Bluefield Daily Telegraph
It’s a no-news week. One I embark on each year around the first of May. Five days of vacation surrounded by two weekends, punctuated by the smell of lilacs, the sight of peonies ready to bloom and hours spent with my hands buried in dirt planting summer flowers.
I am blessed to love my job. But it is all-consuming at times. Breaking news knows no regular work schedule. It can occur early in the morning or in the middle of the night. Once, last month, I was actually updating our website at 3 a.m.
I am proud to say that I am slightly obsessed with keeping our print and multimedia products as up-to-date as possible.
But with obsession comes the risk of burnout. And so I take a week off each year during the first of May — a week when spring’s blooms and smells are at their finest. A week when I can plant beautiful annuals in shades of coral, hot pink and purple without too much fear of frost.
The rain is an uncooperative guest on my vacation. I manage to make it to the greenhouse and bring home flats of flowers before the showers start. But the never-ending sprinkles forestall any all-out gardening projects.
I plant a few containers on my basement porch, then decide that gardening under a roof is rather gloomy. I yearn for rays of sunshine. Instead, it’s back inside for an afternoon of “Grey’s Anatomy” reruns.
Wednesday morning, with more rain in the forecast, we decide to sleep in. It’s supposed to be a morning of indulgence, one in which the coffee pot is not turned on before sunrise.
The Neapolitan mastiff doesn’t like this plan. He tries to stir me with the customary nose-to-the-face routine. I keep my eyes closed tight and feign sleep. After several more unsuccessful attempts to get me on my feet, he tries a new approach — tossing any and all available items down the third-floor steps.
The clothing and shoes are not so bad, but when he moves on to miscellaneous household items the ruckus proves to be too annoying to ignore. Who knew a plastic cleaning bucket could be so loud when “ka-thumping” down hardwood steps?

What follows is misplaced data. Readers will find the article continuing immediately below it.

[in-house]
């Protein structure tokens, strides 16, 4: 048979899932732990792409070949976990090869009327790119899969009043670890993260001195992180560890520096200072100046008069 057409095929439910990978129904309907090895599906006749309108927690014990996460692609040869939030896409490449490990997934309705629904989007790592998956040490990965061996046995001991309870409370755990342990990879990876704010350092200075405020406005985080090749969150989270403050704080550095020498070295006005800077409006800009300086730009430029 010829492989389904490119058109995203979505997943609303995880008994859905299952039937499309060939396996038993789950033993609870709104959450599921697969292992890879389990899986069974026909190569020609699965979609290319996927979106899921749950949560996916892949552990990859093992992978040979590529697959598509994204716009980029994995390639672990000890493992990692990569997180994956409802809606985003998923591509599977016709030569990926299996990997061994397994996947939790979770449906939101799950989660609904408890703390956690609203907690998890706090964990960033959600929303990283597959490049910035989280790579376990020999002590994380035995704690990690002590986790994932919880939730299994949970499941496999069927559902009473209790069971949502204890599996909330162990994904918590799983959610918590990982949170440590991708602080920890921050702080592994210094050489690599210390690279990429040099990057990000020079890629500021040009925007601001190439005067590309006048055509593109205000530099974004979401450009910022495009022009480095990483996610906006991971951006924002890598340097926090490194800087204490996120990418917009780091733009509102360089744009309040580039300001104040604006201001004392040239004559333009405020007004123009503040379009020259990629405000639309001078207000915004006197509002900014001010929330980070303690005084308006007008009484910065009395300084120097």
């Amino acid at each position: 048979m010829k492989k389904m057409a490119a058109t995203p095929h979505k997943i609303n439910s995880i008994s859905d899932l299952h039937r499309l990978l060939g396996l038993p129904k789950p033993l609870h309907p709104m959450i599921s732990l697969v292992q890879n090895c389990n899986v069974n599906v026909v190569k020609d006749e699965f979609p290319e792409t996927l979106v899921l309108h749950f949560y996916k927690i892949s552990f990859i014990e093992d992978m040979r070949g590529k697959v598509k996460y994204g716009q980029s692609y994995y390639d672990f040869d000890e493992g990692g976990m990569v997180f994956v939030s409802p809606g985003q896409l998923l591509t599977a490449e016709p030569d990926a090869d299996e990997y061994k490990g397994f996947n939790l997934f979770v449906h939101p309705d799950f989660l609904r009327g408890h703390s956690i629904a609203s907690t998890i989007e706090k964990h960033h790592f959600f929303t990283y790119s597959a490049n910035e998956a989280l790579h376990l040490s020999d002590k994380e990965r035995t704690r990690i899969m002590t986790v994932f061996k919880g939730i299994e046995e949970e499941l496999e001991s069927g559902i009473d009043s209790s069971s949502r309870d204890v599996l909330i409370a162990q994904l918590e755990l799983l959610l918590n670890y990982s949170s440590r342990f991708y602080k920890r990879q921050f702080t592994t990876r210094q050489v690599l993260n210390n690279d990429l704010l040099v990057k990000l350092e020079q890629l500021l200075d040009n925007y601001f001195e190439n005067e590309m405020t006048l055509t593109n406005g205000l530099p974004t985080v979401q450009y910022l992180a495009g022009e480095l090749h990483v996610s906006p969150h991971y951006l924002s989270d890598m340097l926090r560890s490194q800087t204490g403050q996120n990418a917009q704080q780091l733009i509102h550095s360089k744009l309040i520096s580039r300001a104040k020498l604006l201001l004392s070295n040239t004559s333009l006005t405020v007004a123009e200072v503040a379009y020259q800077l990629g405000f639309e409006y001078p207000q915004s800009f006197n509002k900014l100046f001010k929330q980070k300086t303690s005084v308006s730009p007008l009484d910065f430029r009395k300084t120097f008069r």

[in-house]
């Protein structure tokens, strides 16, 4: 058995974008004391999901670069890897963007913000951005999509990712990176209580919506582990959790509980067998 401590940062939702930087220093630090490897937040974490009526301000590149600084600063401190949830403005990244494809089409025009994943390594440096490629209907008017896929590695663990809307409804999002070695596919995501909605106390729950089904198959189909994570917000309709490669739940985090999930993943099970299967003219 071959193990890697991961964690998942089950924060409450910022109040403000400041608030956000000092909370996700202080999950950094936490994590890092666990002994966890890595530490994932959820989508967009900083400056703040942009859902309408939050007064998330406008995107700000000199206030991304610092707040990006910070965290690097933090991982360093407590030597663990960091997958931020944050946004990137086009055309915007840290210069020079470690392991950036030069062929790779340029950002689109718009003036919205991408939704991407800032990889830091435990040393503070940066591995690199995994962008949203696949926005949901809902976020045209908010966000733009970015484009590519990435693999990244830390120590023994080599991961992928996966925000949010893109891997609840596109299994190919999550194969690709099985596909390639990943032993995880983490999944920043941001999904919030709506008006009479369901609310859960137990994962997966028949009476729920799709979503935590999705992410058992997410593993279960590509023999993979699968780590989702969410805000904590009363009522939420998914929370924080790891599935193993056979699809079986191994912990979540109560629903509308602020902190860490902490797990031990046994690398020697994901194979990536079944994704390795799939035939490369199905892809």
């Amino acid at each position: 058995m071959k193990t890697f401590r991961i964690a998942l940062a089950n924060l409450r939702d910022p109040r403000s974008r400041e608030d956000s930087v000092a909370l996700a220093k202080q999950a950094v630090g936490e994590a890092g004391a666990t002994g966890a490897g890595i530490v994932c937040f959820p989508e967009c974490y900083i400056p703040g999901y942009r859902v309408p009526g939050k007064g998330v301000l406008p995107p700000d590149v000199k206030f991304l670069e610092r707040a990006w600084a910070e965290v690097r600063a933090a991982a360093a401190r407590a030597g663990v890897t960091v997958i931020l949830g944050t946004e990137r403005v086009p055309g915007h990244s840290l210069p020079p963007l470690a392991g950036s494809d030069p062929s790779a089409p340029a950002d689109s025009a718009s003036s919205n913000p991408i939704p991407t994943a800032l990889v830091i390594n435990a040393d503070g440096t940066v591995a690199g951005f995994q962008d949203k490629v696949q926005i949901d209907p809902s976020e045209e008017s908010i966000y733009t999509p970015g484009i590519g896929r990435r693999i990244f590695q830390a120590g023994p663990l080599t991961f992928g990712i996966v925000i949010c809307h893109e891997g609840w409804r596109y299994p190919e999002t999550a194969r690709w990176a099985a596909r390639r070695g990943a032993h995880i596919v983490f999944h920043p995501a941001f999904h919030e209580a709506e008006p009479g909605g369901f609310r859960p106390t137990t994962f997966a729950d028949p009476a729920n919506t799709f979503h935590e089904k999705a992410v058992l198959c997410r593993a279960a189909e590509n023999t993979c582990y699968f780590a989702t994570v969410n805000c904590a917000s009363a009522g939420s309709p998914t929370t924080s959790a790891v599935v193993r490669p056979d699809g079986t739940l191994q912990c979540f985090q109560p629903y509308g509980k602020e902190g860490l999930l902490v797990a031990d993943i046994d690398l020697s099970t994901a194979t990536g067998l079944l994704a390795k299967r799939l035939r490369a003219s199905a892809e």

The sun is rising, the coffee brewing.
I knew we had birds — lots of birds — inhabiting the land around our house. Heaven knows their early-morning chirping and singing can be quite irritating in the pre-dawn hours.
On this day I watch them from the kitchen window. Three blue jays, a pair of cardinals, a golden-winged warbler, a red-headed woodpecker, multiple sparrows and wrens and a red-tailed hawk all make an appearance on the back porch within a 30-minute time frame. I’m a little surprised by the diverse number of species.
I wonder how often they visit on days when I’m too busy or preoccupied to notice.
A no-news week doesn’t actually mean no news. It’s definition is closer to “news in moderation” — like a normal person’s news week. Print or electronic edition of the Daily Telegraph in the morning, a half dozen visits to our website throughout the day and two hours or less of cable TV news in a 24-hour period.
When a story on the Telegraph’s website alerted me to an upcoming verdict in the Jodi Arias trial, I could not resist tuning in to see the outcome. Like much of America, I am burned out on the continuing coverage. Yet I am curious to know if the jury will find her guilty.
The verdict is much more satisfying than those handed down in the O.J. Simpson and Casey Anthony trials. Typically I watch such verdicts read aloud while in the middle of the newsroom, surrounded by fellow journalists. It was a little strange to hear “guilty” while standing in my kitchen.
After less than five minutes — and endless prattle by television commentators — I turn the channel. There are benefits to being at home.
The sun finally arrives, and I am up early to greet its appearance.
Hour by hour I plant various containers and hanging baskets. Blooms in shades of purple and pink are nestled beside vivid oranges and flaming reds.
A hint of white. A touch of magenta. And a plethora of vines, with variegated leaves of lemon-lime and deep green, spilling over edges.
The mastiff, perhaps slightly chagrined by his previous early-morning temper tantrum, is on his best behavior. He and the Labs relax on the lawn and watch the robins search for earthworms.
By the end of the day I am tired, but not yet ready to go inside. I notice rich, black soil is caked under my new, plum-colored manicure. It’s an annual tradition.
I walk to the upper corner of the yard and pick a bouquet of lilacs. Turning around, I scan the property, and smile at the sight of apple blossoms and summer blooms.
The fragrance of the lilacs wafting through the house will be worth the allergy symptoms that follow.
Despite the rain, it’s been a good no-news week.
Samantha Perry is editor of the Daily Telegraph. Contact her at email@example.com. Follow her @BDTPerry